May 19, 2009

Tested Test Questions

In an article that made me crazy, published a couple of days ago in the New York Times, it talks about online websites that allow students to find copies of class notes, keys to textbook questions and answers to test questions for popular classes. This tidbit really tweaked me:
But defenders of the Web sites — including some professors — say that teachers should not be recycling exams and that students who simply copy homework solutions hurt themselves at exam time.
Okay, yeah, we know about the "hurt themselves at exam time" stuff. But the first--that teachers shouldn't be recycling exams?

I haven't given the same test yet in any of my classes. Sometimes I emphasize one aspect of writing, or move on to something else. But many of the best questions for tests only come about because they themselves have been "tested." That is, they have proven to elicit from the student the information you want them to link to the question, the question isn't vague or ambiguous.

When I took the GRE, way back in caveman time when we used pencil, paper and test booklets, we were told that one section of the test was a "test" portion, to see if the questions were viable and reliable predictors of knowledge and thinking. (And they wouldn't tell us which one it was.) I'm sure that's why I think I failed the GRE when I came out of there. I did okay on the first test section, but the second! I couldn't make heads or tails out of some of the questions, the answers were elusive and nightmarishly difficult. I had to keep going and take the other sections, but I've often wondered about Section II.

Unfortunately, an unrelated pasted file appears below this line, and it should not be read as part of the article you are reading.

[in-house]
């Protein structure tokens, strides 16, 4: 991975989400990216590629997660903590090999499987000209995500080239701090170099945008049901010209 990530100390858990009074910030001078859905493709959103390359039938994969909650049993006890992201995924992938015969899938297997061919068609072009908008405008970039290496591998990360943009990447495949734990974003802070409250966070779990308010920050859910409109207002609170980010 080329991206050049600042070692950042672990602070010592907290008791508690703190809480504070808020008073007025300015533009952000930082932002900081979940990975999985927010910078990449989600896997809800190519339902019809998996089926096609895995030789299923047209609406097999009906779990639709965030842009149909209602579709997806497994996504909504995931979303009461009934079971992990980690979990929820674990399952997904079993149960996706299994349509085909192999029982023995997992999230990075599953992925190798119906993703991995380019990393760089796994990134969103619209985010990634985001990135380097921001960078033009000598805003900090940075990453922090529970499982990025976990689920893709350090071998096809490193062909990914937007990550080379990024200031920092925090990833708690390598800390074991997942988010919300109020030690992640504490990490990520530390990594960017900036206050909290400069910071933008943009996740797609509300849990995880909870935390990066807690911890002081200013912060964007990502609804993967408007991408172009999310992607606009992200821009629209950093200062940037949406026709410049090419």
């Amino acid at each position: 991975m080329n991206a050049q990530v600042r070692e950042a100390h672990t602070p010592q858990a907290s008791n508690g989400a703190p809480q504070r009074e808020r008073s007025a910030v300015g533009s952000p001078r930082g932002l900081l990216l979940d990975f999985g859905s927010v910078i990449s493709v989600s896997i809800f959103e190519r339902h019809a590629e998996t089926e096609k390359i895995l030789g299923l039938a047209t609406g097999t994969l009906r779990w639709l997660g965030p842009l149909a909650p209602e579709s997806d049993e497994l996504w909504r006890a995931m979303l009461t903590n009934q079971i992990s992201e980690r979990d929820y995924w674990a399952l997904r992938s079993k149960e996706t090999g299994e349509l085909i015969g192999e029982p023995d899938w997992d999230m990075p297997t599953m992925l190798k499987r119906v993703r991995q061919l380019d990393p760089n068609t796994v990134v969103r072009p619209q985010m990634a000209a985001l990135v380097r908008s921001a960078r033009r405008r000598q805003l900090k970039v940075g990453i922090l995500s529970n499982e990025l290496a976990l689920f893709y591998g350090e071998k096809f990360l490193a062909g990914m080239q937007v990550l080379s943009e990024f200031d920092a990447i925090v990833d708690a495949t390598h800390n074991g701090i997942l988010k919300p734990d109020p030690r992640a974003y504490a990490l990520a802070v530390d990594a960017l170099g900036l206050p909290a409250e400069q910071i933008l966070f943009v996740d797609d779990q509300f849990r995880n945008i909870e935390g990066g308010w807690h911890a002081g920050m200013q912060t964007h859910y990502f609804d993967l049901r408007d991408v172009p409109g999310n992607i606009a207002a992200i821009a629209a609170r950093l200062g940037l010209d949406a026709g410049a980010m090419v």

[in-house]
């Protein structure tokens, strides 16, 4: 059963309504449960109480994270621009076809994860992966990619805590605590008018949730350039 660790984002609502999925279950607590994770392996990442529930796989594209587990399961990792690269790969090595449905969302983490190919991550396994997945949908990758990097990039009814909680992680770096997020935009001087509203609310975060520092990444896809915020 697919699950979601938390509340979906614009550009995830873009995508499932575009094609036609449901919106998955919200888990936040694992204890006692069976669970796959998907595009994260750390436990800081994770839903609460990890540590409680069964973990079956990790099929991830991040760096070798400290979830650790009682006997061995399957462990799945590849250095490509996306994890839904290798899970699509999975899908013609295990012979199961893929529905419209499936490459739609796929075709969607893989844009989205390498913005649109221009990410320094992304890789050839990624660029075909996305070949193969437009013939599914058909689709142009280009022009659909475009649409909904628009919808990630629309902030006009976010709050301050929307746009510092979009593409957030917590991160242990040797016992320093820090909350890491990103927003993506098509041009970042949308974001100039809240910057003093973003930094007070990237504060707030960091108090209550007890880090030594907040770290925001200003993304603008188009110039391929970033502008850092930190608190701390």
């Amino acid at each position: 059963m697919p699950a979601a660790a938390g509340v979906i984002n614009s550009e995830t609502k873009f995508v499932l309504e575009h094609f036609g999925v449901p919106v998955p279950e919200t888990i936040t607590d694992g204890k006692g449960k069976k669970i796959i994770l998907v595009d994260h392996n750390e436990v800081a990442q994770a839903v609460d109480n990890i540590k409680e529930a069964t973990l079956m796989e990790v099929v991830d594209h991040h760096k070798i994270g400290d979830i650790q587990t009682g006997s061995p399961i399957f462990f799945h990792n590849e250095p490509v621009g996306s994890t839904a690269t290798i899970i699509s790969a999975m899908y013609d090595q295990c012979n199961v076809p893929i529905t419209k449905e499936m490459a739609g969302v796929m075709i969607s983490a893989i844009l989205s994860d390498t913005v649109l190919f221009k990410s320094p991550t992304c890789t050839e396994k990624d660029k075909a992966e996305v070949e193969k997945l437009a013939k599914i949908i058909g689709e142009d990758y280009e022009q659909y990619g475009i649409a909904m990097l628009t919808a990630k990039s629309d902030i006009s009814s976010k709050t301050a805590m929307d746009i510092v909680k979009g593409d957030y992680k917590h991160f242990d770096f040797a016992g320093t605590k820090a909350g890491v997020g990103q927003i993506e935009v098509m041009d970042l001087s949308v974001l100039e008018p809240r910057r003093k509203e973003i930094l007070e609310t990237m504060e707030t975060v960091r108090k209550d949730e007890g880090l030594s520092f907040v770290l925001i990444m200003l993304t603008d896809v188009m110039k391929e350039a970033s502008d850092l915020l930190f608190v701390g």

My friend Bryan had spent years perfecting his test questions for his Business Management classes, carefully numbered and coding the tests (he used the A, B, C method of three different tests to prevent cheating). One semester, his last before he died of a heart attack, two students distracted him while their buddy made off with a test. It haunted him, frustrated him that he had to redo an entire class final because of someone's dishonesty. I still remember him telling me the story. I get it now.

So I do what Bryan, my husband (also a prof) do: I never give back the finals. Those questions are golden.

1 comment:

  1. It is amazing to me that someone would take the time to post notes and test questions for other people!

    The university I went to had a really good teaching program. The final project was a giant portfolio that took about 2 years to make (all assignments from classes) and was supposed to help us get a job. (Nobody has ever looked at mine and I have been on many interviews...) Anyway! One of the sororities was reported to have several of these lying around for the sisters to use if they needed an assignment. I often wondered (if it was true) if these girls would later become teachers who would allow cheating in their classes. I am sure the cheating did haunt your friend after all that work to protect his work.